Italian sclerophyllous and semi-deciduous forests (PA1211) are located in the Southeast corner bordering Italy. The natural vegetation is a mixed deciduous and sclerophyllous forest, characteristic of the Mediterranean climate. Many forest species have leathery evergreen leaves adapted to conserve water during the region’s dry summers. The warm and sub-humid lower elevations (average annual temperature of about 14-17 ºC) differ greatly from the cold and humid higher elevations (over 1800 millimeters [mm] average annual precipitation, average annual temperature of about 9-13 ºC), which experience rigorous winters and abundant snow. The ecoregion hosts an outstanding plant diversity. Orchids are extremely abundant on certain mountain massifs. This ecoregion also has a significant faunal diversity, though the number of endemic species is not high. More than 40 mammal species are present, including important populations of threatened large carnivores. Outstanding and extensive old-growth forests have persisted to the present day due to the inaccessibility of these mountain massifs.
Pyrenees conifer and mixed forests (PA0433) are located in the Pyrenees, a mountain system that bridges Central and Mediterranean Europe and contains high levels of biodiversity and many endemic species. The Pyrenees are divided into three major bioclimatic sectors. The western portion is affected by the mild and humid Atlantic air streams, the central continental sector by colder and drier weather, and the eastern section by a Mediterranean influence, which brings warm summer drought. A Mediterranean transitional climate type predominates in the southern Pyrenean lower ranges, known as the "Prepyrenees". About 64 species of mammal inhabit the Pyrenees, including some endemic subspecies. Of the 3,500 species of plants found in this ecoregion, about 200 are endemic. Wilderness areas can still be found in certain valleys, canyons, and high slopes of the Pyrenees. Some species of special concern have critically low populations and are susceptible to extirpation in these mountains. Intensive logging operations, ski runs, winter tourism resorts, road construction, and power stations/dams threaten the survival of some of the best preserved forest habitat in Western Europe.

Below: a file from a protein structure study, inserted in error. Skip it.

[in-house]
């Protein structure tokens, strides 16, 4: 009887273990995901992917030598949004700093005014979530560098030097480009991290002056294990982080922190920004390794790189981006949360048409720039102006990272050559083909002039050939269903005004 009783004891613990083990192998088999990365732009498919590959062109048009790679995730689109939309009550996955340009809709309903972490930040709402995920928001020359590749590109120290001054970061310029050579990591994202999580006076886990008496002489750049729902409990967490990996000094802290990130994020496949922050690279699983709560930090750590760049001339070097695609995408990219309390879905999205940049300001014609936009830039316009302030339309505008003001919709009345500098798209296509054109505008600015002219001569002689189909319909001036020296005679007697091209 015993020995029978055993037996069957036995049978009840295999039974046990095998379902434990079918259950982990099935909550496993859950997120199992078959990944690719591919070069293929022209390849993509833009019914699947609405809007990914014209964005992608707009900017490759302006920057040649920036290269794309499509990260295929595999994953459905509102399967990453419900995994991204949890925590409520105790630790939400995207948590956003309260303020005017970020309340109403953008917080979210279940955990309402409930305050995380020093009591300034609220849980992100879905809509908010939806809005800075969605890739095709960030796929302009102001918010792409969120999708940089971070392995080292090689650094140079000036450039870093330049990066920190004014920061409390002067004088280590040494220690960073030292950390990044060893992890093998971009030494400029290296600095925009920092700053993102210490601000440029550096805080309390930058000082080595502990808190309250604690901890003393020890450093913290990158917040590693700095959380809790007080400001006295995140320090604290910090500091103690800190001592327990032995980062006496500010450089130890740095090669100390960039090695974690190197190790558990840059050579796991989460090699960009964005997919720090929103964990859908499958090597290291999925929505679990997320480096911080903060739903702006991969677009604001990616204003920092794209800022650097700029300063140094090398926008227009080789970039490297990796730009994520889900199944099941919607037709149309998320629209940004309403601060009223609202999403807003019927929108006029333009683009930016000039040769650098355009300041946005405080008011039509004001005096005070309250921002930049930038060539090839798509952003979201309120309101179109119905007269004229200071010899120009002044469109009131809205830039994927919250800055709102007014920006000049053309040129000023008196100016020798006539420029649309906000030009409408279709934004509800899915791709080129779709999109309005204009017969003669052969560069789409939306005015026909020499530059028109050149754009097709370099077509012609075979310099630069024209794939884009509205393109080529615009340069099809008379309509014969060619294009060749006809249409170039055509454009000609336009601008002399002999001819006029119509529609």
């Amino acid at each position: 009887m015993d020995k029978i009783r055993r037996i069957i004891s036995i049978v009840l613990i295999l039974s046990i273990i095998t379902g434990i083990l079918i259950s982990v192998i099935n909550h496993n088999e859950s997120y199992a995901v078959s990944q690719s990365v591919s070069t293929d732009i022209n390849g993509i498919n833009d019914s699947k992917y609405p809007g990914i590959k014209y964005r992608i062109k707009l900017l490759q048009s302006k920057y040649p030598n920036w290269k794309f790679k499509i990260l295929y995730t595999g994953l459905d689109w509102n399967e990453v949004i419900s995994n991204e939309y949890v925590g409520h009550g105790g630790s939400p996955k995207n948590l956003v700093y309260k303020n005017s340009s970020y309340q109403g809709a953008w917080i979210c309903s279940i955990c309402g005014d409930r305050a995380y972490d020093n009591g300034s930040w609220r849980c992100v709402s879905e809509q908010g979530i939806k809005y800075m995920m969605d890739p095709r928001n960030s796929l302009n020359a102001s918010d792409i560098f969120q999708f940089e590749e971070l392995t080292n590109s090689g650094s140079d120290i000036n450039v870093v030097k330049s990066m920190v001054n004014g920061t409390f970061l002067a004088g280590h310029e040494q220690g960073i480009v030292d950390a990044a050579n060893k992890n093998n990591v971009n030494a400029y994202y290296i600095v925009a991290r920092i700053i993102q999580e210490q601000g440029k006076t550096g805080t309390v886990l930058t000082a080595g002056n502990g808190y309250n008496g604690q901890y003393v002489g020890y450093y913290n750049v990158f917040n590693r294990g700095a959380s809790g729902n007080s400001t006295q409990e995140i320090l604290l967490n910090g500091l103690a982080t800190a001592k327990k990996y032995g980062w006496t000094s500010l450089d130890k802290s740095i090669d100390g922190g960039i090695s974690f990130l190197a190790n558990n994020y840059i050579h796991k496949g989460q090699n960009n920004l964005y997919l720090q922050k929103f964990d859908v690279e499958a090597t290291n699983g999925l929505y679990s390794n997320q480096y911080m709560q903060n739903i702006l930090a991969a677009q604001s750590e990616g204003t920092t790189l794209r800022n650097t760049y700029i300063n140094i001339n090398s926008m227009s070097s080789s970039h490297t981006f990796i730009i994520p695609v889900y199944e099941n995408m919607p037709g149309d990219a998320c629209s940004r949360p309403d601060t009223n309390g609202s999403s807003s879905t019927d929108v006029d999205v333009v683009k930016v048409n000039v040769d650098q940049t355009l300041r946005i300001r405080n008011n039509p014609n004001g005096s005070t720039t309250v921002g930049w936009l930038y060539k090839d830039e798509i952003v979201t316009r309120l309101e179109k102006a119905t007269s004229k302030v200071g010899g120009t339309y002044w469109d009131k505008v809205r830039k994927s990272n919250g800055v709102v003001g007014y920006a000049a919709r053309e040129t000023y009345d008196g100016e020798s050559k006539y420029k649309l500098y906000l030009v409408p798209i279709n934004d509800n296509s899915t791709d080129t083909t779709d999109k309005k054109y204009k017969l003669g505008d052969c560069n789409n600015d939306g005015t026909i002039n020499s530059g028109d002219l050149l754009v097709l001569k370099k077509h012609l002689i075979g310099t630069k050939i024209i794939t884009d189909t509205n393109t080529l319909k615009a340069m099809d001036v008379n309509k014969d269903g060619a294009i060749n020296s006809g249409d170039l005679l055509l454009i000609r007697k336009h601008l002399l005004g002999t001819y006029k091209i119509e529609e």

Cantabrian mixed forests (PA0406) serve as a transition ecotonal zone between the Eurosiberian and the Mediterranean biogeographic regions in Europe, which spreads in a west-east direction along 600 kilometers (km), from the Galician Atlantic coasts (Finisterre Cape) to the Western extreme of the Pyrenees. The ecoregion has warm Atlantic conditions. Average annual temperature is between 8-14 ºC, and average rainfall is between 900-1,800 millimeters (mm). The coastal strip experiences mild winters and high rainfall, which is very uniformly distributed around the year. The Western Galician-Portuguese coast has a Mediterranean character, being warmer and drier during summer. Higher mountain elevations – mainly the central axis – are characterized by cold winters with abundant snow. The Cantabric and Northern Portugal Mountains still host some old-growth forest, which maintain very pristine conditions and a high biodiversity. About 2000 vascular plant species, of which between 10 to 20% are endemics are present. Large carnivore populations are still significant. Also of particular interest are the last herds of wild horses. Intensive cattle raising historically has transformed the forests of most of the coastal low elevations and plains into pasture lands.
Corsican montane broadleaf and mixed forests (PA1204) are located on Corsica, north of Sardina in the Mediterranean Sea. this ecoregion is limited to high-altitude forests of the island’s mountain ranges. Climatically, the ecoregion is characterized by a sharp altitudinal bioclimate gradient, from the warm and dry lower elevations (average annual temperature of about 14-17º Celsius [C]) to the cold and humid higher elevations (average annual temperature of about 9-13º C). The wide altitudinal range of this ecoregion results in several forest zones. The plant endemism rate of this ecoregion is approximately 12% (296 species of a total 2,524 floral species). The endemic flora is distributed all along the altitudinal gradient. This ecoregion has a significant faunal diversity, though there are few endemic species. The ecoregion has maintained the majority of its forest cover. Outstanding and extensive old-growth forests remain due to the inaccessibility of these mountain massifs.
Tyrrhenian-Adriatic sclerophyllous and mixed forests (PA1222) extend along the coastal lowlands of Corsica. The ecoregion experiences very hot and dry summers and relatively temperate and humid to subhumid winters. Annual average temperatures range from 10-17ºC, and the minimum average temperature of the coldest month ranges from 5-10º C. The annual rainfall ranges from 400-1,200 millimeters (mm). The ecoregion supports a high degree of plant diversity. The endemism rate is approximately 10% of the total flora. This ecoregion also has significant [[fauna]l diversity, though the number of endemic species is not high. The ecoregion has lost the majority of its forest cover, mainly as a result of agriculture, grazing, and urban development.
- Bailey, Robert G. 2002. Ecoregion-Based Design for Sustainability. Springer-Verlag. New York, New York. 240pp., 100 illus. ISBN 0-387-95430-9
- Bailey, Robert G. 1998. Ecoregions: The Ecosystem Geography of the Oceans and the Continents. Springer-Verlag. New York, New York. 192pp., 107 illus., 10 tables. ISBN 0-387-98305-8
- Bailey, Robert G. 1996. Ecosystem Geography. Springer-Verlag. New York, New York. 216pp., 122 illus., 14 tables. ISBN 0-387-94586-5
- Omernik, James M., 1995. Ecoregions: A spatial framework for environmental management. In: Biological Assessment and Criteria: Tools for Water Resource Planning and Decision Making. Davis, W.S. and T.P. Simon (eds.) Lewis Publishers, Boca Raton, FL. Pp. 49-62. ISBN: 0873718941.
- World Wildlife Fund, Ecoregions homepage, Accessed 1 May 2009.